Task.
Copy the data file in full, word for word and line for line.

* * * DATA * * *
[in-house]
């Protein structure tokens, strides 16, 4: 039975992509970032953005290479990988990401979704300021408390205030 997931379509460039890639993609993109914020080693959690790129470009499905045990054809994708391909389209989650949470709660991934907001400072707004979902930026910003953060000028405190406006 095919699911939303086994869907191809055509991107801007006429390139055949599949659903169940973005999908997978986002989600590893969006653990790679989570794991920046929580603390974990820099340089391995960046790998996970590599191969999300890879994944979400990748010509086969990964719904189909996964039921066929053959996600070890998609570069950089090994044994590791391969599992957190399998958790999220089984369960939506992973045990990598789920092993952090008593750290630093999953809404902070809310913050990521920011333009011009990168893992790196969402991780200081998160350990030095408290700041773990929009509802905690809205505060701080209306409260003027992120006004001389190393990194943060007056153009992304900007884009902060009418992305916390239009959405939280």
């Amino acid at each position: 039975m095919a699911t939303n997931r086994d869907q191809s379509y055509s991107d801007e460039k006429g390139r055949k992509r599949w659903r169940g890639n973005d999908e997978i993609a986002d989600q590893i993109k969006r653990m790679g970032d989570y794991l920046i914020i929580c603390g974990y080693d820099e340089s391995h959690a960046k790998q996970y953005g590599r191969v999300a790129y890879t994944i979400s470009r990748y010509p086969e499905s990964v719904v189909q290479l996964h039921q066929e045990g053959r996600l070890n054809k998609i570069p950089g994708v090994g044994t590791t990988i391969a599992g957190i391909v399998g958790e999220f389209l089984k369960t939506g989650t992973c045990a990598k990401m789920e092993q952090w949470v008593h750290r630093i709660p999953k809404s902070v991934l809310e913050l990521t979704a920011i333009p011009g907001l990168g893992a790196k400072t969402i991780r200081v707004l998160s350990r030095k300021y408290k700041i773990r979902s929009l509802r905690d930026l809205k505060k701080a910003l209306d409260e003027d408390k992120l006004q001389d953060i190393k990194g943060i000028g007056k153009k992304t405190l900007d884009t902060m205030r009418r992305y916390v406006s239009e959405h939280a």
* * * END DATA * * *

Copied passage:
[in-house]
């Protein structure tokens, strides 16, 4: 039975992509970032953005290479990988990401979704300021408390205030 997931379509460039890639993609993109914020080693959690790129470009499905045990054809994708391909389209989650949470709660991934907001400072707004979902930026910003953060000028405190406006 095919699911939303086994869907191809055509991107801007006429390139055949599949659903169940973005999908997978986002989600590893969006653990790679989570794991920046929580603390974990820099340089391995960046790998996970590599191969999300890879994944979400990748010509086969990964719904189909996964039921066929053959996600070890998609570069950089090994044994590791391969599992957190399998958790999220089984369960939506992973045990990598789920092993952090008593750290630093999953809404902070809310913050990521920011333009011009990168893992790196969402991780200081998160350990030095408290700041773990929009509802905690809205505060701080209306409260003027992120006004001389190393990194943060007056153009992304900007884009902060009418992305916390239009959405939280």
């Amino acid at each position: 039975m095919a699911t939303n997931r086994d869907q191809s379509y055509s991107d801007e460039k006429g390139r055949k992509r599949w659903r169940g890639n973005d999908e997978i993609a986002d989600q590893i993109k969006r653990m790679g970032d989570y794991l920046i914020i929580c603390g974990y080693d820099e340089s391995h959690a960046k790998q996970y953005g590599r191969v999300a790129y890879t994944i979400s470009r990748y010509p086969e499905s990964v719904v189909q290479l996964h039921q066929e045990g053959r996600l070890n054809k998609i570069p950089g994708v090994g044994t590791t990988i391969a599992g957190i391909v399998g958790e999220f389209l089984k369960t939506g989650t992973c045990a990598k990401m789920e092993q952090w949470v008593h750290r630093i709660p999953k809404s902070v991934l809310e913050l990521t979704a920011i333009p011009g907001l990168g893992a790196k400072t969402i991780r200081v707004l998160s350990r030095k300021y408290k700041i773990r979902s929009l509802r905690d930026l809205k505060k701080a910003l209306d409260e003027d408390k992120l006004q001389d953060i190393k990194g943060i000028g007056k153009k992304t405190l900007d884009t902060m205030r009418r992305y916390v406006s239009e959405h939280a």